what the quiz maker is talking about is the four greatest ANCIENT Chinese inventions that had the most influence in later history and ICE CREAM is not one of them
+1
level 62
Sep 23, 2013
But ice cream (or its predecessor) was invented around 200 BC. D:
+1
level 45
Nov 30, 2013
easy i am chinese anyways
+1
level 69
Apr 23, 2014
I slapped myself on teh forehead when I saw "Everest". I didn't know it was on the border with China. Talk about feeling stupid.
+1
level 67
Sep 19, 2015
some people don't believe it is in china..it straddles nepal and tibet...to some tibet isn't china
+1
level 60
Sep 19, 2015
Yup. I stared at the screen and went, "Everest is in China?? What? Since when??" and then realized that I always just assume it's entirely in Nepal, because Everest = sherpas, and sherpas = Nepal!
+1
level 26
May 5, 2014
paper was invented in Egypt, from papyrus.
+1
level ∞
May 5, 2014
Paper and papyrus are not the same
+1
level 30
May 12, 2014
rather than ^, put down "the above"
+1
level 28
May 25, 2014
shouldn't 'press' also be accepted for invention?
+1
level 33
Jun 17, 2014
By official intwrnational standards taiwan is part of chuna and should be acceptableas biggest island.
+1
level 48
Jun 19, 2014
Tell that to the Taiwanese. I dare you.
+1
level 37
Sep 20, 2015
They would wholeheartedly agree. Taiwan and China both consider the island to be part of China. They just disagree over who is the legitimate government of the country.
+2
level 48
Sep 29, 2015
That really depends on the person, but the significant majority would say no. Most Taiwanese people these days do not think of their country as part of China, or of themselves as Chinese. The cultural and political divide is very strong after generations apart, and Taiwanese people are generally more interested in sovereignty than retaking the mainland.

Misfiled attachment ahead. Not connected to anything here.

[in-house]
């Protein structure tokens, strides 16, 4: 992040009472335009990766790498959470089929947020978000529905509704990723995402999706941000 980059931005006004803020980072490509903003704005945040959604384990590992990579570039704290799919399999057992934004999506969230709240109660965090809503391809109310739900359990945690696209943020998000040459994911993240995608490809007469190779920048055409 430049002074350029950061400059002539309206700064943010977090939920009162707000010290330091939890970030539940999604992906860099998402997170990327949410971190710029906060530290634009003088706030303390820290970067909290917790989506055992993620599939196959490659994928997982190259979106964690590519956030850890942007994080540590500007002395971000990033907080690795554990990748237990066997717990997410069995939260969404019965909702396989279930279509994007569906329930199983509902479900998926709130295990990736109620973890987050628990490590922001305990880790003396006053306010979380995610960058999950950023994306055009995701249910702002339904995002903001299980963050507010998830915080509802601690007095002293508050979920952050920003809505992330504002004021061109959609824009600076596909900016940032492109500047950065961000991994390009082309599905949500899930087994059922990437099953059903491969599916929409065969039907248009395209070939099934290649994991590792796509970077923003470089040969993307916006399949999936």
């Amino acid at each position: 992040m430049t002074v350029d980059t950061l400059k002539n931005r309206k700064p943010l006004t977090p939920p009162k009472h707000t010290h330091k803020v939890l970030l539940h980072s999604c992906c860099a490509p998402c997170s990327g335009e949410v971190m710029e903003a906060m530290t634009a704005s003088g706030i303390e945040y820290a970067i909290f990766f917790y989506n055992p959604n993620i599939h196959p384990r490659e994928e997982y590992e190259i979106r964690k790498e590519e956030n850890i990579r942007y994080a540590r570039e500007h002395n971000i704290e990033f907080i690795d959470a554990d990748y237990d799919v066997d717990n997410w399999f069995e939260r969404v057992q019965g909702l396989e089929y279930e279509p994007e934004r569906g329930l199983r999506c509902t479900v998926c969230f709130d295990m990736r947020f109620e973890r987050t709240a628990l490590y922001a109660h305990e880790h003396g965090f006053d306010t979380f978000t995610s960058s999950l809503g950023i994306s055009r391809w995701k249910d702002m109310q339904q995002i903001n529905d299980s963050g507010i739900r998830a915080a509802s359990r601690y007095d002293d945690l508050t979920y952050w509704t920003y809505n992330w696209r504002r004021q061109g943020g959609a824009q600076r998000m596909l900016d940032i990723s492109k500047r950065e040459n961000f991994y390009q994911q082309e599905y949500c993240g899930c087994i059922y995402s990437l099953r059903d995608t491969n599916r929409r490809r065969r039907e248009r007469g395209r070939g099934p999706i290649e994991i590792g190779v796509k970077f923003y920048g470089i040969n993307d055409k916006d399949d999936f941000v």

+1
level 74
Jul 16, 2016
There were two girls from Taiwan in my class as school, and they were pretty adamant that they weren't in the least Chinese.
+1
level 49
Sep 19, 2015
What's chuna? What's intwrnational? And what is acceptableas?
+1
level 46
Jul 15, 2014
Can kuai be accepted for the currency please? I am currently learning Mandarin, and kuai is often used colloquially in China.
+1
level 59
Nov 13, 2014
Isn't Taiwan the biggest island? I believe the Taiwanese and PRC governments both claim legitimacy over both the mainland and the island. The question isn't whether Taiwan is part of China, but which government should rule. From Wikipedia: "Constitutionally, there is dispute over whether the government [of Taiwan] claims sovereignty over all of 'China,' in a definition that includes mainland China and Outer Mongolia, but the ROC has not made retaking mainland China a political goal since 1992. However, the government's stance on defining its political position of relation with China largely depends on which political coalition is in charge. Meanwhile, the PRC also asserts itself to be the sole legal representation of China and claims Taiwan as its 23rd province to be under its sovereignty, denying the status and existence of ROC as a sovereign state." I am hardly an expert on such things, though, and defer to the group mind.
+1
level 34
May 26, 2015
I am with you 100%. The issue isn't whether it is in china but which is the legitimate government over all of china
+1
level 48
Sep 29, 2015
Most people in Taiwan these days consider themselves to be a separate country from China and are not interested in retaking the mainland. Frankly, I don't think they'll ever be part of the same country again and we should all start thinking of them as separate nations.